Then came me in the middle. Broken-hearted photographers came to me because I recommended him in the forward of the book - "can you please help me Gary?" I've spent this money and I feel stupid because he won't give me my money back but I'm getting nothing from the consulting or founder's club thing or whatnot. And then to know that this person is not really shooting of any note, completely struggling financially to an alarming degree, the definition of a wipeout in the success category, yet proclaiming to offer a short cut to the big pie-in-the-sky success of the rockstar bigtime of wedding photography.
A caring word of warning from a place of love and concern - the bigtime, big bucks of wedding photography are long gone. With great referrals, you can do ok, but even the best of the best of the best aren't making a fortune anymore. The market has changed, and certainly shitty bullshit workshops on business success, strategies, converting an artist to a businessperson, goal-setting crap is just ridiculous. If a workshop says anything about business success or how to make your business boom, I'd go if it were free. But I'd bring my iPhone just in case so you can listen to music or tweet or go onto Facebook. Or go immediately to Fisheye Connect to score the instructor in a rating system.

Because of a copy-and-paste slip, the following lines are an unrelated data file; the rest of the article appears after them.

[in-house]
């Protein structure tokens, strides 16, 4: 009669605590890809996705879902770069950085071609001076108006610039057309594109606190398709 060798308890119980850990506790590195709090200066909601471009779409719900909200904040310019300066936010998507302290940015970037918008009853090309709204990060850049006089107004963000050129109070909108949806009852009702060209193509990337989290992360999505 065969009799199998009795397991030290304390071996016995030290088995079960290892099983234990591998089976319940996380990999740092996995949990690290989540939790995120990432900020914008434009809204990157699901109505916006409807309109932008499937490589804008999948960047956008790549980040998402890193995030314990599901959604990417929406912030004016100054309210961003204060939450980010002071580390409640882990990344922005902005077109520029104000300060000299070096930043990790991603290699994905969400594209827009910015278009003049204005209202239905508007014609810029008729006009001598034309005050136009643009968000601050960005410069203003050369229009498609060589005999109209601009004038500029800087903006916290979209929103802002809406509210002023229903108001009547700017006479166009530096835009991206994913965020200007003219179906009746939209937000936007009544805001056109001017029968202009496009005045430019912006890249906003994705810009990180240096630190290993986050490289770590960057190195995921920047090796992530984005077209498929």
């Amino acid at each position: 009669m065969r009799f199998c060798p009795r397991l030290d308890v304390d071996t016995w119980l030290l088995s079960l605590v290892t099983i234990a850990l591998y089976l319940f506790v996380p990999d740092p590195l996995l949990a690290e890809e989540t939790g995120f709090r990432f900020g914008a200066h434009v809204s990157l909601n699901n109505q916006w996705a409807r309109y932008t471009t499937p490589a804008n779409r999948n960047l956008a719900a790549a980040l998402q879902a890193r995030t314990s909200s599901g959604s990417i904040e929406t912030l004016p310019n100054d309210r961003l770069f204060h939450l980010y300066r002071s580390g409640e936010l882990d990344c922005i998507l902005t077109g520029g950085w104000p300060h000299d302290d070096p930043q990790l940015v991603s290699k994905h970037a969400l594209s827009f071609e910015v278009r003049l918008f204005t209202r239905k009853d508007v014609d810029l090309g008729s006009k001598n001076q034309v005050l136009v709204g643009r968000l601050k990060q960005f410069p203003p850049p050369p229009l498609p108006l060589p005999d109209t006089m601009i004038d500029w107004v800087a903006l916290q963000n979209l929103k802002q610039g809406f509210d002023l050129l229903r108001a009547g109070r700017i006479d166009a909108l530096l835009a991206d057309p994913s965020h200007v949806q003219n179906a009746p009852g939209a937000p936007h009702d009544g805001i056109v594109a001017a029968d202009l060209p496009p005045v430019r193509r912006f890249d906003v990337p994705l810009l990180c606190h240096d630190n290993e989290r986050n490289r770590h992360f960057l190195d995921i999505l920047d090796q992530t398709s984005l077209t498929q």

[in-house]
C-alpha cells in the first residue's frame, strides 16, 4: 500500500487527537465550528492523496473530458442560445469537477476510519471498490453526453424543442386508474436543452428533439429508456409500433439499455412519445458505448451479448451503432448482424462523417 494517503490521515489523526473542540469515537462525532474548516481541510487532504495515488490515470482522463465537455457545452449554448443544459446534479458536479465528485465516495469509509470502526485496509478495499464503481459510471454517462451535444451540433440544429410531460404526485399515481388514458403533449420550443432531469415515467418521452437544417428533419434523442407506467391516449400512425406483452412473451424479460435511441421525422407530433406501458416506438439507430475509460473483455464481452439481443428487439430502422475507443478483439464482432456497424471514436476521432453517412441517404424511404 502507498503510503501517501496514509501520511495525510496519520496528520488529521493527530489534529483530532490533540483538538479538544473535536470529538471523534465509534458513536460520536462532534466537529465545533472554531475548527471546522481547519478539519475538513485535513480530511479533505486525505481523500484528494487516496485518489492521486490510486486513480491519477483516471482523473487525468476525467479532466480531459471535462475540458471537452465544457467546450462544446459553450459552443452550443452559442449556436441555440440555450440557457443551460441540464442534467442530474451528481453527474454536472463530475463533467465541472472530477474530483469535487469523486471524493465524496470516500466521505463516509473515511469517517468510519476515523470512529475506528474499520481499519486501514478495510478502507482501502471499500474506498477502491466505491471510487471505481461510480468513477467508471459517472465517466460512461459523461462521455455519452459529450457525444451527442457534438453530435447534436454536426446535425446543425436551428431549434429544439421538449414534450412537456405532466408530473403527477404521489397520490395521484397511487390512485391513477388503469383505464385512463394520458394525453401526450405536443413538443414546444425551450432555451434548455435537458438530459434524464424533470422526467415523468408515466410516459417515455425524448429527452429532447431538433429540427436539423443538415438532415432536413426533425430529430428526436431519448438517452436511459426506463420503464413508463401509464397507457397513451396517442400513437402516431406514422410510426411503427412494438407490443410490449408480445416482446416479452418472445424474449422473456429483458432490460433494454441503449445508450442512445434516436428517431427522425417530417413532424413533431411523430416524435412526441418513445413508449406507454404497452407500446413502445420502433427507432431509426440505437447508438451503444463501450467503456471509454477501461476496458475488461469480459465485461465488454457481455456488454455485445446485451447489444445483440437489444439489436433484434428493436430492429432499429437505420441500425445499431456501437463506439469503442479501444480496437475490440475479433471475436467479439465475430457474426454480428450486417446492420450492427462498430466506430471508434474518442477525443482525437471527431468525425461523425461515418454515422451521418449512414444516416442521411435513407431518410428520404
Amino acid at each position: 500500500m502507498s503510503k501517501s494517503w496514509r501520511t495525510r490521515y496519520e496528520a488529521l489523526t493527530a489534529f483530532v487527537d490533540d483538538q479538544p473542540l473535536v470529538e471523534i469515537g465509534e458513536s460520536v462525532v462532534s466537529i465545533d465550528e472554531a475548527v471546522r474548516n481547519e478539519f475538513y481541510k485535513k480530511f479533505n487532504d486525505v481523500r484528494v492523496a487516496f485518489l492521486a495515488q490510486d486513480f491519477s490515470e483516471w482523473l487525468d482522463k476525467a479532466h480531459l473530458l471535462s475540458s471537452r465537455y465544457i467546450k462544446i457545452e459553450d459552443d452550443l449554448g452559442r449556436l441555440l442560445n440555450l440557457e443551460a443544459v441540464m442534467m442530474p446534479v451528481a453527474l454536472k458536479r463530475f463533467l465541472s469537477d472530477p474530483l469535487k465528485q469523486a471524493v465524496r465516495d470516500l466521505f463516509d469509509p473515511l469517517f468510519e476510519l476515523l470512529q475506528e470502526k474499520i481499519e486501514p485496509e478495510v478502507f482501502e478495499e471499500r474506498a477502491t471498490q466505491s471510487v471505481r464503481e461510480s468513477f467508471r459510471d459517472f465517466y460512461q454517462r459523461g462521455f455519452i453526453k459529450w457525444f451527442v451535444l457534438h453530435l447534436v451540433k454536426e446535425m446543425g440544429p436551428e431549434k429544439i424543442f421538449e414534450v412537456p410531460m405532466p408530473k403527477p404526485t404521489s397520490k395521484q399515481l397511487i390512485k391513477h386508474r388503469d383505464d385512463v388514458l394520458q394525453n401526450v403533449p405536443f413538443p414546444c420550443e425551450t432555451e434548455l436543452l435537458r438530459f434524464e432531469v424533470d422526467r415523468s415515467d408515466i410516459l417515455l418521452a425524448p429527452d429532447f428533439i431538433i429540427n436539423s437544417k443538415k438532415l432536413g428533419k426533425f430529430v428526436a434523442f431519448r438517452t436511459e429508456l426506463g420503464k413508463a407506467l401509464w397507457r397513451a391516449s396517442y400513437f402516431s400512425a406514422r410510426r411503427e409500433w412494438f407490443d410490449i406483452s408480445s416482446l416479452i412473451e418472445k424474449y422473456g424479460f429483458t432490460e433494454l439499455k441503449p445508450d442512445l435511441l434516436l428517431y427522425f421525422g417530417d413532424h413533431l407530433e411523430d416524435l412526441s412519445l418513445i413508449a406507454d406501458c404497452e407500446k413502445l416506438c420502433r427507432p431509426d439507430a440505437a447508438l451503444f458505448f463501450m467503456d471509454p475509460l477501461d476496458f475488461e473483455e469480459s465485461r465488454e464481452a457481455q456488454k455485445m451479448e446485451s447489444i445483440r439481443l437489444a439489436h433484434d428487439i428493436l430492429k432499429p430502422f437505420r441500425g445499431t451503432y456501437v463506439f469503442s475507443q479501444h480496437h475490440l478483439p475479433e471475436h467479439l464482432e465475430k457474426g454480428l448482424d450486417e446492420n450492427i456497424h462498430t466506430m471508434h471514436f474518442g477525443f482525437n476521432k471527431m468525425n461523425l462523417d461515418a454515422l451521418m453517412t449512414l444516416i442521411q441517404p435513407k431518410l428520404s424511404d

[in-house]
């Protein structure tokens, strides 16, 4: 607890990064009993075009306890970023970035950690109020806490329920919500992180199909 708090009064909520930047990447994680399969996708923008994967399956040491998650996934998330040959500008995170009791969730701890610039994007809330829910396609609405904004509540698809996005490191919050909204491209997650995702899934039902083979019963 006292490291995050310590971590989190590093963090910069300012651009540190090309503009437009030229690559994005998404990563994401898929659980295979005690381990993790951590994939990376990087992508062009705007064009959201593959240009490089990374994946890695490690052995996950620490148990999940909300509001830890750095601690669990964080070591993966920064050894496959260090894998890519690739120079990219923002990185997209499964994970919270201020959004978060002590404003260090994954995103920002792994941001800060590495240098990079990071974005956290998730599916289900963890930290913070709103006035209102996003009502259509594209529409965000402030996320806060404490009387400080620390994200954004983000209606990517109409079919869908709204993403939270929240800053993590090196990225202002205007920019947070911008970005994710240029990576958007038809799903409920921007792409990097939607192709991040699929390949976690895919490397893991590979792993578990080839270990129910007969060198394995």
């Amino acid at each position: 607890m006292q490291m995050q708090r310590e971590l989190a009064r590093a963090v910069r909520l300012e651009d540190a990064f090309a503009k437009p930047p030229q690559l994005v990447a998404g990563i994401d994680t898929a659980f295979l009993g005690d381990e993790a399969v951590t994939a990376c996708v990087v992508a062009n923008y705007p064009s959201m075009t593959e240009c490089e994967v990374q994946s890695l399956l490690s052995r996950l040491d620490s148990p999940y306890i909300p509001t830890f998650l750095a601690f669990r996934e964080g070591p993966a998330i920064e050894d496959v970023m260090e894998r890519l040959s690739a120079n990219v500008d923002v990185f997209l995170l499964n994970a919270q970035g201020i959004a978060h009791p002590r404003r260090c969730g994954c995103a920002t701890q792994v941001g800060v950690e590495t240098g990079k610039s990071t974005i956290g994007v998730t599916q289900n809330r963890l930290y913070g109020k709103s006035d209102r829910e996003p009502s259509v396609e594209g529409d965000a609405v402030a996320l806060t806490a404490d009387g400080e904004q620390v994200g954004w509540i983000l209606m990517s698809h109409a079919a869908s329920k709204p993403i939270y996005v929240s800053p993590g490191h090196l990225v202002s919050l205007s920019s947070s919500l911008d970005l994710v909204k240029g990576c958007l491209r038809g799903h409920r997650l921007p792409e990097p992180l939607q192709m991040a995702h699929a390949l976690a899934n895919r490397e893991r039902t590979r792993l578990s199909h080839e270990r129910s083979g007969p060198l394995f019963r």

Fisheye Connect pretty much does all of the handling of seminar scheduling and fee collection, etc. these days. It seems all of the seminar speakers go through Fisheye connect. And after reading Jeff Jochum's post, where he said "... Today, I did something I haven't done in a long time – I invested in a company I didn't start. That company is Fisheye Connect." And he said that he was acting Chief Marketing Officer and so it sounded like he had invested money, and that it was his baby. Among the executives and people in the photo industry, whenever the name F/E/C came up, they would say, "oh you mean Jeff's company?"